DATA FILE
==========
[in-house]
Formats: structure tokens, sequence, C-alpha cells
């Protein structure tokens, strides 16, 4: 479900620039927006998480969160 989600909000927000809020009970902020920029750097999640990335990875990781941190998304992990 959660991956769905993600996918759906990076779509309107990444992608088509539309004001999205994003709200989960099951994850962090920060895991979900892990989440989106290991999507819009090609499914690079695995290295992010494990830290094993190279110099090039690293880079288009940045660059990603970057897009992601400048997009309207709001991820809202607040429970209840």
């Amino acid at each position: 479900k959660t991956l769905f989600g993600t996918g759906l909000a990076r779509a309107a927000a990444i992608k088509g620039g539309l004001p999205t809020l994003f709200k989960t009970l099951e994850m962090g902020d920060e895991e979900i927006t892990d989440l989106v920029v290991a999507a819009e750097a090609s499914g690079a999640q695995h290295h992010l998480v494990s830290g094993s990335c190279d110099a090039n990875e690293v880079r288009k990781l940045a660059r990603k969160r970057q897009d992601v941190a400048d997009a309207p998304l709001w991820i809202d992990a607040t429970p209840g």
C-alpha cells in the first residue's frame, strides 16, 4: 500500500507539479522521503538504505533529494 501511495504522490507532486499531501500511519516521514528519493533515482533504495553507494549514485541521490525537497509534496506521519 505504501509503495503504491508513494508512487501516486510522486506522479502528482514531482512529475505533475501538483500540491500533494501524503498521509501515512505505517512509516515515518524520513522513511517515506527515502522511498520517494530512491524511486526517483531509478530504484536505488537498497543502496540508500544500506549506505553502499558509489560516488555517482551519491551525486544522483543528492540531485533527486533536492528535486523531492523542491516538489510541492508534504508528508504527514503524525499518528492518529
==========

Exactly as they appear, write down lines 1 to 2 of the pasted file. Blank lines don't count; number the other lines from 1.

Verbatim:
[in-house]
Formats: structure tokens, sequence, C-alpha cells